How Disability Is Represented in Theater

Although I had never considered myself an activist, my work in my American Sign Language class inspired me to learn more about the world of disabilities.
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Emma MacLean, Wesleyan University '14, is a theater major elected to Phi Beta Kappa. A Massachusetts native, she'll return to the Boston area this summer to work at a camp for children with autism. Her plans for the fall are not set, but she intends to use her theater skills to work with kids.

At the end of my junior year I began doing work with a group on campus called Wesleyan Students for Disability Rights (WSDR). Although I had never considered myself an activist, my work in my American Sign Language class inspired me to learn more about the world of disabilities. What does it mean to be disabled?

It turns out that is a very difficult question to answer. While many people believe that they could "spot" a disabled person, this is often not the case. "Disabled" in an identity and not necessarily linked with the physiological state of an individual. For example, there are people who are hard of hearing who consider themselves part of the Deaf community. Additionally, there are people with almost no residual hearing who do not consider themselves to be culturally Deaf. Rather than see it as disabled/able bodied polarity, I found it more useful to consider disability on a spectrum. This idea came out of the work that I was doing on the medical versus social model of disability.

The medical model of disability positions the disabled subject as someone "broken" or "wrong" who needs to get "fixed." Often the impairment is viewed as the sole burden of the individual and alienates him or her from others. The social model of disability seeks to explore the ways in which one's environment is disabling. For example, if all buildings had ramps, then using a wheelchair would not disable a person from entering. Alternatively, if these buildings' stairs were suitable for people with nine-foot long legs, then the majority of the current able-bodied population would be disabled from entering such edifices. Disability status can change with environment.

For me, theatre is the ultimate medium to explore the creation of new environments. Theatre has the opportunity to create worlds that could not exist off-stage because audiences suspend their disbelief when viewing performances. With theatre as my experimental landscape, I decided to try to answer the question: what does the disabled body look like? This visual medium would be my entry way into this large and difficult question. If disability is in part socially constructed, then it would be possible to create theatrical worlds where impairments do not lead to disability. But would this hypothetical possibility be realized in any existing productions?

In writing my thesis I looked at plays as far back as Shakespeare's Richard III and as recent as John Belluso's The Rules of Charity which was written in the early 2000s. Throughout most of my research I found that the medical model dominated theatrical disability narratives. Almost every play with a disabled character involved a doctor character who acted as intermediary, and often the disabled character was isolated and marginalized. Additionally by the end of the play the character had to be cured of their impairment or died. There were only a few plays that integrated disability into the life of the character. In general, these were plays written by disabled people who understood that being disabled was a facet of life -- not a death sentence and not the only characteristic of an individual.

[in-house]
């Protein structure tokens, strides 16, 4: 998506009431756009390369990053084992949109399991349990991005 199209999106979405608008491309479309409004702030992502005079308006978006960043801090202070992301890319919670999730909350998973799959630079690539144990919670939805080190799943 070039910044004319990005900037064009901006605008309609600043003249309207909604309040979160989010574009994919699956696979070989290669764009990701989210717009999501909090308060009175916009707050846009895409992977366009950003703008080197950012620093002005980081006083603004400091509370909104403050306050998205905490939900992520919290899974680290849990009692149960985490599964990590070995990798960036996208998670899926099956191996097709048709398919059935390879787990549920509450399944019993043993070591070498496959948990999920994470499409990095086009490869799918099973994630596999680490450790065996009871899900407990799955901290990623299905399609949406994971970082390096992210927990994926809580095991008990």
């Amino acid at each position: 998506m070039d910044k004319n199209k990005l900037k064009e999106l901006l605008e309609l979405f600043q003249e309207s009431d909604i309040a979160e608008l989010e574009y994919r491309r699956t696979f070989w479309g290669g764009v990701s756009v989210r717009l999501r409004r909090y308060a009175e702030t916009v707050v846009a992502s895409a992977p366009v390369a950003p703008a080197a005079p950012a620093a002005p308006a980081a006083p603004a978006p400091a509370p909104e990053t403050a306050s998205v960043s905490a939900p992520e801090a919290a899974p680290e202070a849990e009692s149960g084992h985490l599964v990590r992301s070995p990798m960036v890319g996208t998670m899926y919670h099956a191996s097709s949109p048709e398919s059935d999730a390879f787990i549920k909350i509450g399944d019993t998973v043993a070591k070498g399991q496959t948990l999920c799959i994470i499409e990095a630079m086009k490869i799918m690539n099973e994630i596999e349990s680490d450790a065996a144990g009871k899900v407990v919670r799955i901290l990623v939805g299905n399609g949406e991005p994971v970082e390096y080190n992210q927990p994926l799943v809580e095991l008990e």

I also noted that the prevalence of the medical model narratives leads to the exclusion of disabled actors. When a character who uses a wheelchair needs to get up at the end of the play and walks, this prohibits actors who use wheelchairs from playing that role. While able-bodied audiences may be more accustomed and comfortable seeing an able-bodied actor in a disabled role, this does not mean it is the best choice. Disabled actors are at a disadvantage because so many disabled characters are written to have moments of able-bodiedness. Additionally directors may be hesitant to cast a disabled actor against type; a history of disability being a metaphor rather than a reflection of a real life condition means that audiences might read significance into that casting which wasn't mean to be there. This means that disabled actors are barred from playing disabled roles and prohibited from playing able-bodied ones as well.

I believe that personal narratives are created out of the prevalent cultural narratives; the stories that we tell through theatre then affect our individual life stories. If the only existing theatre pieces show quadriplegic individuals as discontent with their lives this has real world effects. And it is not only disabled individuals who are short-changed. Able-bodied audience members may leave the theatre believing that all quadriplegic people are discontent and only dream of being able to walk. This incorrect assumption affects how people interact with each other. Looking forward there are many ways in which the theatrical climate could improve when it comes to disability. I hope to see a wider variety of narratives that are being told and a wider range of actors who are encouraged to act onstage.

--Emma MacLean

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